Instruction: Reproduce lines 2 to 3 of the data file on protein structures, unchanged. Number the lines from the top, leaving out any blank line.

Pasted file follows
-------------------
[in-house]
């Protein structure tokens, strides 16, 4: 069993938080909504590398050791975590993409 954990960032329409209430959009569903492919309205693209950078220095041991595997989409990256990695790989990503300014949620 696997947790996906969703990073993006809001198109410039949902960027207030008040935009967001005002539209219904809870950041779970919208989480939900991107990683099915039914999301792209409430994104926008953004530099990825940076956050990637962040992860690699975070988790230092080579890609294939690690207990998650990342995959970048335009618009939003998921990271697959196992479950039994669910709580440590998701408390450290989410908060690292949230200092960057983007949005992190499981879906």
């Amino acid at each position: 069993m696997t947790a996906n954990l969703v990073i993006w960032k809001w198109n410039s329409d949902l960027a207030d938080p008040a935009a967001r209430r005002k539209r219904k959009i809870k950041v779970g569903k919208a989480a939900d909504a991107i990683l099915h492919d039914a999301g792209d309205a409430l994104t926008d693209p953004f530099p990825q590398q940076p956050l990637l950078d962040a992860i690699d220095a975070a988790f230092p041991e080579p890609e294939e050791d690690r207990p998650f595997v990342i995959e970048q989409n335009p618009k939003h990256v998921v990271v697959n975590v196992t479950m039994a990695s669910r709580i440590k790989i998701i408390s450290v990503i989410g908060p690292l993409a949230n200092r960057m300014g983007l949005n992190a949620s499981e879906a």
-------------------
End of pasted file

């Protein structure tokens, strides 16, 4: 069993938080909504590398050791975590993409 954990960032329409209430959009569903492919309205693209950078220095041991595997989409990256990695790989990503300014949620 696997947790996906969703990073993006809001198109410039949902960027207030008040935009967001005002539209219904809870950041779970919208989480939900991107990683099915039914999301792209409430994104926008953004530099990825940076956050990637962040992860690699975070988790230092080579890609294939690690207990998650990342995959970048335009618009939003998921990271697959196992479950039994669910709580440590998701408390450290989410908060690292949230200092960057983007949005992190499981879906």
């Amino acid at each position: 069993m696997t947790a996906n954990l969703v990073i993006w960032k809001w198109n410039s329409d949902l960027a207030d938080p008040a935009a967001r209430r005002k539209r219904k959009i809870k950041v779970g569903k919208a989480a939900d909504a991107i990683l099915h492919d039914a999301g792209d309205a409430l994104t926008d693209p953004f530099p990825q590398q940076p956050l990637l950078d962040a992860i690699d220095a975070a988790f230092p041991e080579p890609e294939e050791d690690r207990p998650f595997v990342i995959e970048q989409n335009p618009k939003h990256v998921v990271v697959n975590v196992t479950m039994a990695s669910r709580i440590k790989i998701i408390s450290v990503i989410g908060p690292l993409a949230n200092r960057m300014g983007l949005n992190a949620s499981e879906a």